“Once you learn to read, you will be forever free.” – Frederick Douglass
Since 1967, International Literacy Day has been celebrated on the 8th of September. This year’s theme, “Transforming Literacy Learning Spaces” gives us a chance to understand the importance of literacy learning spaces as a way to create resiliency, ensure quality, and create an equitable education for all.
As a mother, there isn’t a day that goes by where I’m not explaining to my children the importance of reading and writing. It is a value that I want to make sure is ingrained because it will help them succeed in life. I have always believed that literacy is fundamental to learning and furthering one’s education, especially for women. Yet, despite of all the progress made, there still exists some literacy challenges such as:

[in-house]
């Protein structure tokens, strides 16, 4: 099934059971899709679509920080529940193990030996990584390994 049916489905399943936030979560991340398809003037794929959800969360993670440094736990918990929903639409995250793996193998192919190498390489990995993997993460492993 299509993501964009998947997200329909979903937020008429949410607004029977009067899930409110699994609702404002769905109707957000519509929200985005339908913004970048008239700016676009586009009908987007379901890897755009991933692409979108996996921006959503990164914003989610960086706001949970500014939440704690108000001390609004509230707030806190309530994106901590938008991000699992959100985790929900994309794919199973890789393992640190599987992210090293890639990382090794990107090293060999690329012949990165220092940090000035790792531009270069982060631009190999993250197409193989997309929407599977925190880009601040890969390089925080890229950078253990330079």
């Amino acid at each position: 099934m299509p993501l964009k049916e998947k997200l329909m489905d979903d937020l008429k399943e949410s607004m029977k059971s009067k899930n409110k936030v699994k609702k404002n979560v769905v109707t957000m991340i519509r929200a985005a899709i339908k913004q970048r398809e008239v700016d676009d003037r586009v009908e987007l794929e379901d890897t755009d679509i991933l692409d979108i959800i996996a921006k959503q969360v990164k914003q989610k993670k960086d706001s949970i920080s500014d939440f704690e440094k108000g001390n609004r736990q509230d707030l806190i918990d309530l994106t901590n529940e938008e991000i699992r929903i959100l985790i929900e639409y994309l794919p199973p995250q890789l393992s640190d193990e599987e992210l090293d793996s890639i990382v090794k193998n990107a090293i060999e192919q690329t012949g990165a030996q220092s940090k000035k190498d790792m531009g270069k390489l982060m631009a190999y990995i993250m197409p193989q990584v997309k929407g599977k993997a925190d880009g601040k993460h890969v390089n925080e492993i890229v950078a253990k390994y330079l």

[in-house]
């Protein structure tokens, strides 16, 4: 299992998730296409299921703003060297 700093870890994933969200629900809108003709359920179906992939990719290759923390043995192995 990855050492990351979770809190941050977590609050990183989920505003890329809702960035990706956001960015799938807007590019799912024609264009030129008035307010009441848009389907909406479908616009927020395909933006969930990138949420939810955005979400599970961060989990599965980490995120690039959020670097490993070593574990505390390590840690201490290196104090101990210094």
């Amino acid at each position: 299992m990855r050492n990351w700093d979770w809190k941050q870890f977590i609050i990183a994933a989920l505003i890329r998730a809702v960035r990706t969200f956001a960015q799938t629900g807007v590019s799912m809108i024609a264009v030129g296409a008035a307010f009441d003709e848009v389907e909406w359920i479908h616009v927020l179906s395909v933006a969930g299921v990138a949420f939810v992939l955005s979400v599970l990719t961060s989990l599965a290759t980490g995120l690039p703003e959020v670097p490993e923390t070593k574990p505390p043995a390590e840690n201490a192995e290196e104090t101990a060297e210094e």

- According to UNESCO (United Nations Educational, Scientific and Cultural Organization) there are 771 million illiterate people around the world, most of whom are women, lacking in basic reading and writing skills.
- More than 43 million adults in the United States cannot read or write above a third-grade level.
- According to the Bureau of Justice Statistics Special Report 75% of state incarcerated individuals can be classified as low literate.
- It is reported that workers who have less education than a high school diploma have the lowest median weekly earnings ($592), three times less than the highest level of education.
- And sadly, in the aftermath of the pandemic, nearly 24 million learners might never return to formal education; 11 million are projected to be girls and young women.
As a society, we need to ensure no one is left behind by enriching and recreating learning spaces for all. Literacy is a human right. Like B.B. King stated, “The beautiful thing about learning is that no one can take it away from you.”